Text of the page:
|17 January 2006|
By Tom Ross, PA Sport
Anete Jekabsone, the newly crowned FIBA Europe Young Women's Player of the Year, has no intention of resting on her laurels after her excellent 2005.
Jekabsone, who has dazzled for French club Bourges Basket this season, is delighted with her individual honour but is more interested in achieving team glory in the EuroLeague Women, a competition the club has already won three times before.
Speaking to PA Sport on behalf of FIBA Europe, Jekabsone said: "There are many good players, so I suppose I'm very happy to have won this award. I must be doing okay.
"But it will be even better if the team can keep on winning games. Everything has been going so well and if we play as well as we can, we can reach the Final Four and then everything is possible."
|Anete Jekabsone |
The Latvian international guard has basketball in her blood as both her mother and father played the sport in what was then the Soviet Union.
The USSR was one of the powerhouses of the women's game. The break-up of the Soviet empire means that Jekabsone plays for a nation with a small population of three million but that does not deter the woman who is proud to represent a country that is even younger than she is.
At the EuroBasket Women in Turkey, she was outstanding. Listed as a forward, Jekabsone's versatility allowed her to step into the point guard position when Ilze Ose-Hlebovicka was knocked out of the tournament with a knee injury.
Jekabsone performed well, averaging 19.6 points, four assists, 5.3 rebounds and 2.8 steals per contest.
Sadly for Jekabsone, she and her country were blown out in the fifth/sixth place game by France, who took up the final place on offer for the FIBA World Championship for Women in Brazil.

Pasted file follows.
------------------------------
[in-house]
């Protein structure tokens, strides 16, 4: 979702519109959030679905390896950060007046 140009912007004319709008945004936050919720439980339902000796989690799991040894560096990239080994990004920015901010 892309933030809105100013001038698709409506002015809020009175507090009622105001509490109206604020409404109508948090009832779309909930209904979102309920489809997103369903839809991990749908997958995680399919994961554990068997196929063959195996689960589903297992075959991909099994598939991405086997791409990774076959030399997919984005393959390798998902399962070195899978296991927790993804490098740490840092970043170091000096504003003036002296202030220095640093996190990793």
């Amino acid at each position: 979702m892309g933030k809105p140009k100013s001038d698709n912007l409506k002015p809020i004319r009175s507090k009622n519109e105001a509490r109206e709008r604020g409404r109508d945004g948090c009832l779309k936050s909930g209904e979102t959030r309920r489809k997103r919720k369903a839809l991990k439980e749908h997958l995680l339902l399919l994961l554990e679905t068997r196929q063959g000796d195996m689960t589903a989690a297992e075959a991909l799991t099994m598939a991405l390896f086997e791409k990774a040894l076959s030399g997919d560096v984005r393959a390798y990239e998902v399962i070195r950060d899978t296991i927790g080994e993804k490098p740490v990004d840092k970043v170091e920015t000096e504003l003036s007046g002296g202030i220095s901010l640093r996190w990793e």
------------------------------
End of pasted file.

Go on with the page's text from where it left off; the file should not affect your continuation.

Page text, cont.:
"It's my country," she said. "Of course I'm proud to play for them and it makes me feel very happy."
Asked what she would most like to achieve in the game, the Riga-born 22-year-old said:
which is the best thing that could happen to me."
||Definitely there is one thing I would really like to achieve and that is to represent my country at the Olympic Games ...
Although she is too modest to say so, Jekabsone is her country's biggest female basketball star and she recognised this for her dream to come true the national side will need to develop.
"Maybe it will be hard for us to get to the Olympics (in Beijing) but if we can improve and develop as a team, there is a chance we could get to the Games, even if it's not this time."
In the shorter term, Jekabsone is concentrating on Bourges and admits she loves life in her adopted town.
"We are a good team and the atmosphere is good," said Jekabsone. "It is a small town but it's great and the people love basketball here."
She knew early in life that she wanted to make her career in basketball.
"I started playing at the age of seven and I had an advantage because both my mother and my father played the game," she said.
"People started to notice me on the international stage when I was playing for my country at Junior European level and then the agencies started to show an interest and it was time for me to move abroad," said Jekabsone.
"I left (for Mondeville) when I was 18 and although it was quite hard for me at first, I gradually settled down."
Jekabsone, who measures 1.76 metres, admits she doesn't have too much free time and finds it difficult to return home to Latvia.
"When I do get some free time I like to go swimming and sometimes I go bowling as well," she said. "I also like to watch men's basketball when I get the chance and my favourite players are Dwyane Wade and Emanuel Ginobili."
Ginobili, instrumental in the San Antonio Spurs winning the NBA title last year, knows what it's like to play in the Olympics as he was Argentina's leading player on their 2004 gold medal winning team in Athens.
Whether Jekabsone gets the chance to play on that same stage remains to be seen but she will certainly give it her best shot.